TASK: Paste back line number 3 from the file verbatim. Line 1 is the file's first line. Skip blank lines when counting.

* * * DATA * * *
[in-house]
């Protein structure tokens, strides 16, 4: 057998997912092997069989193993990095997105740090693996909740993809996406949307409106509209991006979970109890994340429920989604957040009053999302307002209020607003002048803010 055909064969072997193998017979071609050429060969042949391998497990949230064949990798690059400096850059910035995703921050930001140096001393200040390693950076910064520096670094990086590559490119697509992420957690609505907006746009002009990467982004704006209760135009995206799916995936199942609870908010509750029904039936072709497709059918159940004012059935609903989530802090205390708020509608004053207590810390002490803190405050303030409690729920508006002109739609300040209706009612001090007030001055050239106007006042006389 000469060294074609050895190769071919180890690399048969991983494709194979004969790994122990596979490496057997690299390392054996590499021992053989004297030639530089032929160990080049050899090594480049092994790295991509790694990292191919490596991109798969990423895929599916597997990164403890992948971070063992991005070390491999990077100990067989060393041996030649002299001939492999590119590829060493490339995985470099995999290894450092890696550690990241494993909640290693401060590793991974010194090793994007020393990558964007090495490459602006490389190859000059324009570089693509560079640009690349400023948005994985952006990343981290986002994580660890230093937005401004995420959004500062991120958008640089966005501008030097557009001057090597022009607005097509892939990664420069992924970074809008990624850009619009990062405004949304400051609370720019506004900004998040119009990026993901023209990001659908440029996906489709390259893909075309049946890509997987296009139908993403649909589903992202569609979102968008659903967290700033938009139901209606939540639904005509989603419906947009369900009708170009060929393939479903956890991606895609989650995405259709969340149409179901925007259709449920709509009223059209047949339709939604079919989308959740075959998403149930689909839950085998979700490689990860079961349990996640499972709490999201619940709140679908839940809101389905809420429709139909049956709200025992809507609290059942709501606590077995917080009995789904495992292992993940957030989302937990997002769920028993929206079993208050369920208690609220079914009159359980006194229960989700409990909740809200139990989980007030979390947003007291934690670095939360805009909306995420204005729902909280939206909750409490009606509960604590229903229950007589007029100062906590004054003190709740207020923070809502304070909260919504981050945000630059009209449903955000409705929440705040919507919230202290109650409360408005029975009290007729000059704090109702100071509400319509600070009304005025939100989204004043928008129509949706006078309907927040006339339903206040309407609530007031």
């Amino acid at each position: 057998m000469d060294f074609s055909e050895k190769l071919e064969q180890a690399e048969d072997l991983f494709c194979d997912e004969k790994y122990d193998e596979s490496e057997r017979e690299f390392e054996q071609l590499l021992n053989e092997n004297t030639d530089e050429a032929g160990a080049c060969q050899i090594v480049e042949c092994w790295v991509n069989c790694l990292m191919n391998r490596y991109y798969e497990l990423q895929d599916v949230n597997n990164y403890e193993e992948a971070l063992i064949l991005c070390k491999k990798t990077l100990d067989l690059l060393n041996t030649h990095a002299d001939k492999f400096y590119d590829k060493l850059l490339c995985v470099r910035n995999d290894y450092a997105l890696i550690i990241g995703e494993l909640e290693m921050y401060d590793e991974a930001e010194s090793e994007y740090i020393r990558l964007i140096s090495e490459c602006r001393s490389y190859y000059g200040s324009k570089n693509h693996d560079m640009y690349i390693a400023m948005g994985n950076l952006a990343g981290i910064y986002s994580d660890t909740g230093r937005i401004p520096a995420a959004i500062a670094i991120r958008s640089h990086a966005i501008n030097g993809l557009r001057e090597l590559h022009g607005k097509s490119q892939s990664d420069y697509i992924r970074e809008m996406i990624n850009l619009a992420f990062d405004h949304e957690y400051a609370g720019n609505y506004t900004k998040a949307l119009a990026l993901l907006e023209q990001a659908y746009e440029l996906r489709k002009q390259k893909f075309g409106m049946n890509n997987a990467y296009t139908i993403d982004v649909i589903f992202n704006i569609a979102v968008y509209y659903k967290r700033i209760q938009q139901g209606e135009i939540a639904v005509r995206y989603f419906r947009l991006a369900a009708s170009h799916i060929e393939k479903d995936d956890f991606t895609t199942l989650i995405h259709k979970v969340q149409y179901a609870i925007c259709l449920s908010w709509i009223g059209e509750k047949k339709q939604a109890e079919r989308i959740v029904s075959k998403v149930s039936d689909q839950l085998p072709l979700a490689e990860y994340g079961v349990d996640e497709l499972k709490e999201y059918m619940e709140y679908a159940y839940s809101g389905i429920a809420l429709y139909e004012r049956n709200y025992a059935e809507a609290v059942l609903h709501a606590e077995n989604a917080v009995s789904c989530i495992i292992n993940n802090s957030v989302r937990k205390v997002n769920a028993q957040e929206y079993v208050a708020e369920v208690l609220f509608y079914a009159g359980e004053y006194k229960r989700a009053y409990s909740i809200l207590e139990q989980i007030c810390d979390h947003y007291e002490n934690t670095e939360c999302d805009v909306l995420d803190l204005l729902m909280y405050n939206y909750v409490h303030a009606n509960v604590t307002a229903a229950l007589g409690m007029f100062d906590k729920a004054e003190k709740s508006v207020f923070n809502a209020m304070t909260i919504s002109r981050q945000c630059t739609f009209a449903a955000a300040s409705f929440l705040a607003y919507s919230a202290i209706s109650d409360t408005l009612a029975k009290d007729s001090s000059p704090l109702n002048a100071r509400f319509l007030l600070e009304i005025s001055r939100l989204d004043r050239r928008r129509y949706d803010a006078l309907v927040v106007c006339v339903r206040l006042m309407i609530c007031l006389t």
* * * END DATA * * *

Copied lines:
């Amino acid at each position: 057998m000469d060294f074609s055909e050895k190769l071919e064969q180890a690399e048969d072997l991983f494709c194979d997912e004969k790994y122990d193998e596979s490496e057997r017979e690299f390392e054996q071609l590499l021992n053989e092997n004297t030639d530089e050429a032929g160990a080049c060969q050899i090594v480049e042949c092994w790295v991509n069989c790694l990292m191919n391998r490596y991109y798969e497990l990423q895929d599916v949230n597997n990164y403890e193993e992948a971070l063992i064949l991005c070390k491999k990798t990077l100990d067989l690059l060393n041996t030649h990095a002299d001939k492999f400096y590119d590829k060493l850059l490339c995985v470099r910035n995999d290894y450092a997105l890696i550690i990241g995703e494993l909640e290693m921050y401060d590793e991974a930001e010194s090793e994007y740090i020393r990558l964007i140096s090495e490459c602006r001393s490389y190859y000059g200040s324009k570089n693509h693996d560079m640009y690349i390693a400023m948005g994985n950076l952006a990343g981290i910064y986002s994580d660890t909740g230093r937005i401004p520096a995420a959004i500062a670094i991120r958008s640089h990086a966005i501008n030097g993809l557009r001057e090597l590559h022009g607005k097509s490119q892939s990664d420069y697509i992924r970074e809008m996406i990624n850009l619009a992420f990062d405004h949304e957690y400051a609370g720019n609505y506004t900004k998040a949307l119009a990026l993901l907006e023209q990001a659908y746009e440029l996906r489709k002009q390259k893909f075309g409106m049946n890509n997987a990467y296009t139908i993403d982004v649909i589903f992202n704006i569609a979102v968008y509209y659903k967290r700033i209760q938009q139901g209606e135009i939540a639904v005509r995206y989603f419906r947009l991006a369900a009708s170009h799916i060929e393939k479903d995936d956890f991606t895609t199942l989650i995405h259709k979970v969340q149409y179901a609870i925007c259709l449920s908010w709509i009223g059209e509750k047949k339709q939604a109890e079919r989308i959740v029904s075959k998403v149930s039936d689909q839950l085998p072709l979700a490689e990860y994340g079961v349990d996640e497709l499972k709490e999201y059918m619940e709140y679908a159940y839940s809101g389905i429920a809420l429709y139909e004012r049956n709200y025992a059935e809507a609290v059942l609903h709501a606590e077995n989604a917080v009995s789904c989530i495992i292992n993940n802090s957030v989302r937990k205390v997002n769920a028993q957040e929206y079993v208050a708020e369920v208690l609220f509608y079914a009159g359980e004053y006194k229960r989700a009053y409990s909740i809200l207590e139990q989980i007030c810390d979390h947003y007291e002490n934690t670095e939360c999302d805009v909306l995420d803190l204005l729902m909280y405050n939206y909750v409490h303030a009606n509960v604590t307002a229903a229950l007589g409690m007029f100062d906590k729920a004054e003190k709740s508006v207020f923070n809502a209020m304070t909260i919504s002109r981050q945000c630059t739609f009209a449903a955000a300040s409705f929440l705040a607003y919507s919230a202290i209706s109650d409360t408005l009612a029975k009290d007729s001090s000059p704090l109702n002048a100071r509400f319509l007030l600070e009304i005025s001055r939100l989204d004043r050239r928008r129509y949706d803010a006078l309907v927040v106007c006339v339903r206040l006042m309407i609530c007031l006389t």